An authentic ḥadīth was reported to the effect that the Prophet (r) prohibited bayʿ wa salaf (combination of sale and loan in one transaction). Based on that, numerous works by classical scholars have reported juristic consensus that bayʿ wa salaf is prohibited. The prohibited bayʿ wa salaf can be defined as “a sale contract of goods or services in which one of the contracting parties stipulated (or acted in a manner equivalent to stipulation) that a loan be given to, or taken from, the counterparty, without which the sale contract shall not be executed; or a lender’s stipulation that the borrower must buy from him or sell to him as a condition for granting the loan” (Authors, 2018).
Stipulation is the operational element for prohibiting the combination. Muslim jurists unanimously agreed that a sale contract as an independent transaction is permissible, just as a loan as an independent transaction is permissible. Likewise, having both in one transaction without conditionality is permissible. What the ḥadīth prohibits is having both combined through stipulation or by contractual terms or consistent custom and practice that gives effect to the combination of bayʿ wa salaf in one transaction. A prior or concurrent stipulation to that effect is void (sharṭ fāsid).
The classical scholars held that the ʿillah (effective cause) for the prohibition of bayʿ wa salaf is stipulation or conditionality. Classical scholars explained the rationale for the prohibition of such stipulation to be that it causes jahālah (ignorance regarding the price or the object of sale). Jahālah in turn leads to ribā or gharar (uncertainty) or ghabn fāhish (excessive price manipulation). The result is that one party uses the combination to take unfair advantage of the other.
Stipulation as the triggering factor remains operative whether the combination between sale of goods or service and loan is concurrent or successive, as long as the contractual arrangement makes one to be the reason for the other. An example of the successive form is found in Imām Aḥmad’s explanation of what constitutes bayʿ wa salaf: “He grants him a loan and then enters into a sale contract with him.”
Accordingly, researchers have identified the following parameter to distinguish between the prohibited bayʿ wa salaf and the permitted one:
There is an express or customary stipulation that sale and actual loan be combined in the same transaction. The linkage could be in the offer and acceptance (ījāb and qabūl) or in any documents related to the contract.
All jurists agreed that the moment a stipulation for loan is made by either of the contracting parties to the sale contract, it is void.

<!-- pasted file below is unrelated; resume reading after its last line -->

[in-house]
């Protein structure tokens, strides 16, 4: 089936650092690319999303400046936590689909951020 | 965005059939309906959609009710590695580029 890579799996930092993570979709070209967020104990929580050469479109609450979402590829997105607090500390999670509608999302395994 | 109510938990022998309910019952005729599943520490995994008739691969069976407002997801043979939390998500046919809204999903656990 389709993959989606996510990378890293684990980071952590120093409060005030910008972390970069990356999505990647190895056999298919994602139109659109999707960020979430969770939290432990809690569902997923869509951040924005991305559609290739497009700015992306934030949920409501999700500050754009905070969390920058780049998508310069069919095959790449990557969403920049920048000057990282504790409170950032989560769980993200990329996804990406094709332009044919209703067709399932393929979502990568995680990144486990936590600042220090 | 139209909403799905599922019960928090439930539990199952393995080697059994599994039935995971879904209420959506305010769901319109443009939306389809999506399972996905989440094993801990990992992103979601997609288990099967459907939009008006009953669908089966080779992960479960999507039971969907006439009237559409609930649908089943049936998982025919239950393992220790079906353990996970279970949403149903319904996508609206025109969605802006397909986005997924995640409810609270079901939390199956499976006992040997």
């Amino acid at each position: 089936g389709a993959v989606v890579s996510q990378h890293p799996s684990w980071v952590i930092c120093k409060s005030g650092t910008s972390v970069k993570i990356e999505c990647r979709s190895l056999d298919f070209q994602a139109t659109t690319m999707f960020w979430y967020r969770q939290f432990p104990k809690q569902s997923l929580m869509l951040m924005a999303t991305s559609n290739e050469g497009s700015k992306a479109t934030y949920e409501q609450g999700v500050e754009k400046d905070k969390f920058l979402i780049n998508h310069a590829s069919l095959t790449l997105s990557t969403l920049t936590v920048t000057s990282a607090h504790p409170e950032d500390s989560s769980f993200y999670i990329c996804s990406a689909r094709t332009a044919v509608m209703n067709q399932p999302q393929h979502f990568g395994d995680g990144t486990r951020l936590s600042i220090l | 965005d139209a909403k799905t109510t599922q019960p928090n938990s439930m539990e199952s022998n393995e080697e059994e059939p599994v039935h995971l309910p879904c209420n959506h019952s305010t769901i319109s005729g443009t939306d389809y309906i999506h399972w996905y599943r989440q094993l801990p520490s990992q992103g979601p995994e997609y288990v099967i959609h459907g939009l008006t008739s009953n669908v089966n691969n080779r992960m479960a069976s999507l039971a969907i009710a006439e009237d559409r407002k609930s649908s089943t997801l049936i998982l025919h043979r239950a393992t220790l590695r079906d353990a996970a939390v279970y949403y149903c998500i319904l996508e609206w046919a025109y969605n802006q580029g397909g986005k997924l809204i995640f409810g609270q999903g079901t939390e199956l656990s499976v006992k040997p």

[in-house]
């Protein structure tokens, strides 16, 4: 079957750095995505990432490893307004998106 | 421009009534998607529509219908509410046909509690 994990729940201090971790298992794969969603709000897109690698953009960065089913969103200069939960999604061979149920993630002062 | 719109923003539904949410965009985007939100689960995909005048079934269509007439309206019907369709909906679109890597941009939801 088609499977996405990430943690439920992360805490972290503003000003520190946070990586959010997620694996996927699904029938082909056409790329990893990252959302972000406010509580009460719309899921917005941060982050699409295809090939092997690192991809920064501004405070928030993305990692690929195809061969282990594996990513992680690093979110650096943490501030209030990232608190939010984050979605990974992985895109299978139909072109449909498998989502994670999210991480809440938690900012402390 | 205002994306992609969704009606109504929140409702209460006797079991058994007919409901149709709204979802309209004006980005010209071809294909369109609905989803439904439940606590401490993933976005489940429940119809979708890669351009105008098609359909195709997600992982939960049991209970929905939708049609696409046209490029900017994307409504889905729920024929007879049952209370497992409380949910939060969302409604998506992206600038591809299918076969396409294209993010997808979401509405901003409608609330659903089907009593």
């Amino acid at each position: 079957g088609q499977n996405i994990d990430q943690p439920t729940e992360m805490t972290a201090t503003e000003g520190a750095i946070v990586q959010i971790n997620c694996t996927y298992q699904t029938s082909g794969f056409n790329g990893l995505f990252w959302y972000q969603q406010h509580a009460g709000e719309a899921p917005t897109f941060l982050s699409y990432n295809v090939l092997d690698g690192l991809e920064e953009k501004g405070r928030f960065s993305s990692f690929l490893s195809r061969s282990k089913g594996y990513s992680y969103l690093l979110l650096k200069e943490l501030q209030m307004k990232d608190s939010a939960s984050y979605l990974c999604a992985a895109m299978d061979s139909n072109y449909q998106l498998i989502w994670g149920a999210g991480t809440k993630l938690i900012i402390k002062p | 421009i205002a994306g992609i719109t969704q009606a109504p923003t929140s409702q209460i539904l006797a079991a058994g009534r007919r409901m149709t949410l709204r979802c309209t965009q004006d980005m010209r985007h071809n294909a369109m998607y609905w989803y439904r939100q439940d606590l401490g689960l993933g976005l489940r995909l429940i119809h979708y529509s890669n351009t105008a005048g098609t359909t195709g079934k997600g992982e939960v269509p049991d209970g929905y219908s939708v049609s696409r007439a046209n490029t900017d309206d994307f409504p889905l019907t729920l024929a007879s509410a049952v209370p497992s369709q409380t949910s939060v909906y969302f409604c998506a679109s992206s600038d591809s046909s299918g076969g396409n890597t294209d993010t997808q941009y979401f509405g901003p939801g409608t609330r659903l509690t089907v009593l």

In the context of Islamic banking products in Malaysia, there are three categories of products that have a possible connection with bayʿ wa salaf: deposit products, financing products and fee-based or service products. The findings of this paper show that the tawarruq-based deposit product does not contain the type of loan that qualifies as bayʿ wa salaf, and so it is permissible. In the same vein, the research found that tawarruq-based financing of houses under construction is permissible because the requirement that the proceeds be deposited with the bank is not intended to secure a loan from the customer to the bank. Rather, it is to enable the bank to effect the payment to the housing developer.
With regards to the fee-based credit card, it is found that the fee charged is for services and benefits granted to the cardholder and is not tied to the amount of the credit limit given to the cardholder. Thus, there is no element of ribā as the cardholder is only paying for services attached to the card. Similarly, the tawarruq-based credit card was found to be Sharīʿah compliant because the underlying deposit that is funding the credit is the cardholder’s money. Although the bank’s use of the money makes it salaf (loan), it is not the type of loan that creates bayʿ wa salaf. The researchers based this conclusion on the majority opinion of jurists, who did not consider utilization of money that is pledged with the vendor as the kind of loan that creates bayʿ wa salaf. Some Mālikī scholars held the opposing view.
On the other hand, the paper found that the rahn product contains the element of the prohibited bayʿ wa salaf because the safekeeping fee is above the actual cost. This is considered a loan that attracts benefit to the lender, as the banks get profit from the safekeeping fees.
With regard to personal financing-i, the research considers it Sharīʿah compliant because there is no conditionality of loan in this product. The fact that the bank may sometimes use the money is not different from what has just been said in the case of utilisation of money that is pledged with the vendor. Hence, there is no bayʿ wa salaf because there were no terms of a loan between the bank and the customer. Many contemporary scholars have also argued that the current account is not completely a loan account. Thus, the status of loan does not materialise in such a deposit. It is, therefore, a wadīʿah rather than a loan in the opinion of the researchers.
bayʿ wa salaf, jahālah, effective cause, tawarruq, combination of contracts
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